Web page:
Kai Johnsson is Associate Editor of ACS Chemical Biology since 2005. He is member of the Editorial Advisory Board of Science and of the Research Council of the Swiss National Science Foundation. He received the Prix APLE for the invention of the year 2003 of EPFL, the Novartis Lectureship Award 2012/13, the Karl-Heinz Beckurts Prize 2016 and is elected member of EMBO.

Contact:
Benedicta Frech (This email address is being protected from spambots. You need JavaScript enabled to view it., phone: 06221-533-263)

Speaker: Prof. Dr. Wolfgang Hillebrandt, Max Planck Institute for Astrophysics, Garching

Title: Measuring the Expansion Rate of the Universe: Is ´Hubble´s constant´constant? (Presentation in English)
Date: Monday, 23 April 2018, 11:00 a.m.
Location: Carl-Bosch-Auditorium, Studio Villa Bosch, Schloss-Wolfsbrunnenweg 33, 69118 Heidelberg (Studio entrance between Villa Bosch and HITS)
Parking: Parking garage "Unter der Boschwiese" (free of charge)

Abstract:
Although systematic uncertainties may limit the accuracy of thermonuclear (Type Ia) supernovae as distance indicators for cosmology, they are at present the best tools to determine relative distances in the Universe. However, an extremely important question is: Can we determine accurate absolute distances also, reflected in the uncertainty of today’s expansion rate of the Universe, the Hubble constant H0. In fact, the present 5% discrepancy in H0 determinations between the cosmic microwave background and Type Ia supernovae either points at additional cosmological components or errors in the measurements, and this uncertainty on H0 is a severe limitation on an accurate determination of most other cosmological parameters. In this talk we will discuss several promising ways to obtain high-precision measurements of H0 in the near future.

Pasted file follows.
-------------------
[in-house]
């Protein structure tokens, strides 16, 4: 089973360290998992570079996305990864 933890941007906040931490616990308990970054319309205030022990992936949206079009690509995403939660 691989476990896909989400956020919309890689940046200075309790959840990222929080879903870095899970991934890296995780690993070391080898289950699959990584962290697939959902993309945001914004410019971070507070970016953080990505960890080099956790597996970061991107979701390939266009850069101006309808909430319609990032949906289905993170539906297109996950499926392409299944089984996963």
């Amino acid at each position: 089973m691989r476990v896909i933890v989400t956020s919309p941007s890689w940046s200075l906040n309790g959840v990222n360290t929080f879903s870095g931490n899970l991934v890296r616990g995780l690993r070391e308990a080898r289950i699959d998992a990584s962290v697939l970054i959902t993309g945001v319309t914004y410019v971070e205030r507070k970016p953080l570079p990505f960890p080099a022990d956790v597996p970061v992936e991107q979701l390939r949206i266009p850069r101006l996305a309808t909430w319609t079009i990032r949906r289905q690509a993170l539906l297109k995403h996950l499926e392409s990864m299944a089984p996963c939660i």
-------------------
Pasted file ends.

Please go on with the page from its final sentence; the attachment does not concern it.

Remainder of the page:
Prof. Dr. Wolfgang Hillebrandt is retired director of the Max Planck Institute for Astrophysics (MPA) in Garching and Honorary Professor of Theoretical Physics at the Technical University of Munich since 1990. He obtained his doctoral degree from the University of Cologne in 1973, from where he moved to the Technical University in Darmstadt. In 1977 after his habilitation, he accepted an offer from the MPA and moved to Munich in 1978. In 1985 he became a Scientific Member of the MPA, and in 1997 a member of its Board of Directors. Honorary positions include the Chairmanship of the Astronomische Gesellschaft (1990-1993). His research is focused on various fields of theoretical astrophysics, such as nuclear and particle astrophysics, stellar structure and evolution, and, in particular, the final stages of stellar evolution. His research tools are mainly numerical simulations performed on supercomputers.